Photo taken Aug. 7, 2018 of the Island Lake wildfire burning through Francois Lake Provincial Park. Image: Facebook/John Calogheros

Photo taken Aug. 7, 2018 of the Island Lake wildfire burning through Francois Lake Provincial Park. Image: Facebook/John Calogheros

No B.C. region left untouched with 462 wildfires burning

More wildfires have started in 2018 than 2017, but those fires have burned far less hectares.

Thousands of firefighters are working around the clock to battle the 462 fires that are currently burning across B.C.

Unlike the unprecedented 2017 wildfire year, the 2018 fires are spread across the province with no region left untouched.

As of Aug. 8, 2018 more wildfires have started in 2018 than 2017, but those blazes have burned far less hectares.

“This year the fire season seemed to start later, but is more widespread with wildfires of note in all areas of the province,” says Minister of Forests Doug Donaldson.

“Major fires of concern include the Telegraph Creek fire in the northwest and the Snowy Mountain fire south of Keremeos. That’s an example of fires from almost the U.S. border to almost at the panhandle with Alaska.”

Minister of Public Safety Mike Farnworth adds that there are currently 22 Evacuation Alerts and 17 Evacuation Orders in affect B.C. wide.

“The largest one is Telegraph Creek where about 250 individuals are under Evacuation Order and some 2,000 people are under Evacuation Alert,” says Farnworth.

Chief fire information officer Kevin Skrepnek says a total of 1,502 wildfires have burned more than 101,000 hectares of B.C. forests so far in 2018.

Significantly less hectares scorched compared to 2017 where a total of 1,353 fires burned through 1.2 million hectares.

“462 fires are currently burning across the province, a number that is fluctuating and definitely a high number. It is important to consider that when we have that sheer number of fires, we are seeing quite a bit of success out there, but some have developed into some with a bit more concern,” says Skrepnek.

“We had 44 new fires started yesterday, the vast majority of which were the result of lightning activity. Our cost estimate to date is currently sitting at $131 million. We are focused, first and foremost, on protecting public safety.”

Skrepnek says the BC Wildfire Service has more than 2,800 personnel on the ground right now battling the 25 wildfires of note and others across B.C.

“That includes over 1,200 contractors from the forest industry and about 100 out-of-province personnel. That number will increase as we see more arrive,” adds Skrepnek.

“We have 204 aircraft flying today in support of our ground crews.”

BC Wildfire incident command teams are now focused on addressing upcoming weather that is cause for concern. Thursday is set to be the hottest day this week, while Friday brings lower temperatures, but increased storm activity.

“On Friday we do expect a pretty dramatic shift in the weather,” says Skrepnek.

“That ridge of high pressure will break down, which means temperatures will drop but unfortunately we are expecting a cold front that will bring increased winds and thunderstorm activity. The X-factor in terms of the thunderstorms will be rain, because there is a good chance we will see a significant increase in lightning as well.”

He says they are keeping a close watch on weather models and are “bracing” for it to be a challenging day.

“On the weekend temperatures will be lower, but we have to get through Friday first to see what impact it will have on our existing fires and whether any lightning will spark new incidents out of that,” adds Skrepnek.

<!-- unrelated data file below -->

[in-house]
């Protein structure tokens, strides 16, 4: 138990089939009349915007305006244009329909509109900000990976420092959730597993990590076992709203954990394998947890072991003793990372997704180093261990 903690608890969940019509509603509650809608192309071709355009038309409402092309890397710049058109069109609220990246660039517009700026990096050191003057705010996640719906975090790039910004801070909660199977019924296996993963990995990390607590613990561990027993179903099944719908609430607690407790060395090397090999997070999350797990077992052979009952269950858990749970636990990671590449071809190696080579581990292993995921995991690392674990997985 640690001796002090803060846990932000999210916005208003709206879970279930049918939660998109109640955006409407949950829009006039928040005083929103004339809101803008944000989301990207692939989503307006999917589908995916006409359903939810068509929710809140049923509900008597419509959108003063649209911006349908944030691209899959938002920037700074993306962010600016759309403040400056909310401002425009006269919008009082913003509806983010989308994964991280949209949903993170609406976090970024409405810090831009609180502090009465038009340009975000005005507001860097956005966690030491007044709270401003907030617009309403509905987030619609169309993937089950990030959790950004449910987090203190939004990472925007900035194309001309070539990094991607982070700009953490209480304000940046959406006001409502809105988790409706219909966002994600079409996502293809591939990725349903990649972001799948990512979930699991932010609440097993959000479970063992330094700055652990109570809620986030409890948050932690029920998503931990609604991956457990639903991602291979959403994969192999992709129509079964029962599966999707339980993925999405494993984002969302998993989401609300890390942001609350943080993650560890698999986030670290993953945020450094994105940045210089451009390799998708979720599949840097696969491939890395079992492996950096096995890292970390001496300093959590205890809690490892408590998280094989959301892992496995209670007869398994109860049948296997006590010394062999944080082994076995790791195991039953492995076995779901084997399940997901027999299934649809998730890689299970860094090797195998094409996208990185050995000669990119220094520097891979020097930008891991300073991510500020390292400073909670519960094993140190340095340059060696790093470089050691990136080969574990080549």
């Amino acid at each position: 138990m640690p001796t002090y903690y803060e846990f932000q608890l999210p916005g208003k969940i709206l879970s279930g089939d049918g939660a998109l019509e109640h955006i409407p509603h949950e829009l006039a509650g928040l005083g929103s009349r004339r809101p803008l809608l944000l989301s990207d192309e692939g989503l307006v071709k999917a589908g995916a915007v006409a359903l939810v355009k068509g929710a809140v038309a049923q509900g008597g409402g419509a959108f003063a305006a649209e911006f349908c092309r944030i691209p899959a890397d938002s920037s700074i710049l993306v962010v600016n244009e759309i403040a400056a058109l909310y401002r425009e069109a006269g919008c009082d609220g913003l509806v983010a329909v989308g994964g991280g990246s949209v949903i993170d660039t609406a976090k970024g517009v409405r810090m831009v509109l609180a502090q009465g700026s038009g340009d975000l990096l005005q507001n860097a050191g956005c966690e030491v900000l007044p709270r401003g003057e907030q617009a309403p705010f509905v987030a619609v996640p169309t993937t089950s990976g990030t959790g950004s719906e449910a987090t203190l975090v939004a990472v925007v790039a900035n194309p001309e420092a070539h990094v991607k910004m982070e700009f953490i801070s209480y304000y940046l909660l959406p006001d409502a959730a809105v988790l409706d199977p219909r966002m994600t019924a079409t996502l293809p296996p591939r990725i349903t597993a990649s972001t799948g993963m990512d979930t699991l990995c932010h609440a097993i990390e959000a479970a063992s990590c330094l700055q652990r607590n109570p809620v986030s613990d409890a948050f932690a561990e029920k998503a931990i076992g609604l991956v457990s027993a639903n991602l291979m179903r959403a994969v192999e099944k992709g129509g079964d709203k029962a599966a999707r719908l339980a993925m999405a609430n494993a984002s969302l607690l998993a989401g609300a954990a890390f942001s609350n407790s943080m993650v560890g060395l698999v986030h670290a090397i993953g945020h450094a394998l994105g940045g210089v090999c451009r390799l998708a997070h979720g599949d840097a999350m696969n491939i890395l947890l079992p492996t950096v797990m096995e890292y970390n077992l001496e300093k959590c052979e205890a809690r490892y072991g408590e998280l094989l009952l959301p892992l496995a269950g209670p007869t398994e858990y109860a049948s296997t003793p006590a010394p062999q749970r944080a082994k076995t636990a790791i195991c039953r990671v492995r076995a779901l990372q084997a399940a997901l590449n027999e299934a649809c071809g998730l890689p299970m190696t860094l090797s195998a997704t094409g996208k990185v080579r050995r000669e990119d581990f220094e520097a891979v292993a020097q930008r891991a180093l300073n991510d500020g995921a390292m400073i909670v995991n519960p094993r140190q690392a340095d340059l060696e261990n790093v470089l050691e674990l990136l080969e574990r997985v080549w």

Minister Donaldson and Minister Farnworth had just completed an aerial tour of the fire situation in the lakes district before the press briefing Wednesday and said they saw a lot of devastation.

“We saw a number of large fires, trees burning, visible flames, large smoke plumes, vertical plumes as well as smoke across the landscape,” says Donaldson.

“We toured the Island Lake fire and saw pretty aggressive behaviour on that one. Very dry fuels and ground crews on containment.”

As for the structural loss in Telegraph Creek, the ministers said short-term emergency support has been made available and long-term support will be offered once teams are able to go in and asses the loss.

“Once it is safe to go back into community and do a full assessment of the damage in place then we can look at what help is needed and what area that assistance can come from,” explains Farnworth.

Donaldson says he has tried twice to get into the Telegraph Creek area to speak with local teams and evacuees but has been unable to due to the heavy smoke.

“We will be able to talk to people on the ground and hear from them directly, but I have to day I have just been so impressed by the support the community has provided to each other,” says Donaldson.

“The support they have also provided to the BC Wildfire service personnel. I was on the phone with one of senior people last night and he said he hasn’t seen anything like it in his 30 year career.”

While most of the province is under a campfire and open burning ban, Donaldson expects the entire province will be put on the ban as of noon Thursday.

“Be responsible in the woods and report any smoke or wildfire to 1-800-663-5555 or *5555 on your cell.”

Skrepnek adds that the transition in weather Friday will cause smoke to lift across B.C., but that it could be fairly temporary depending on what the weather does.

Related: 27 structures lost in ‘volatile’ northern B.C. wildfire

Related: Smokier skies expected near Snowy Mountain fire

Related: Evacuation alerts due to Chutanli Lake Fire expanded; Shag Creek area put on alert

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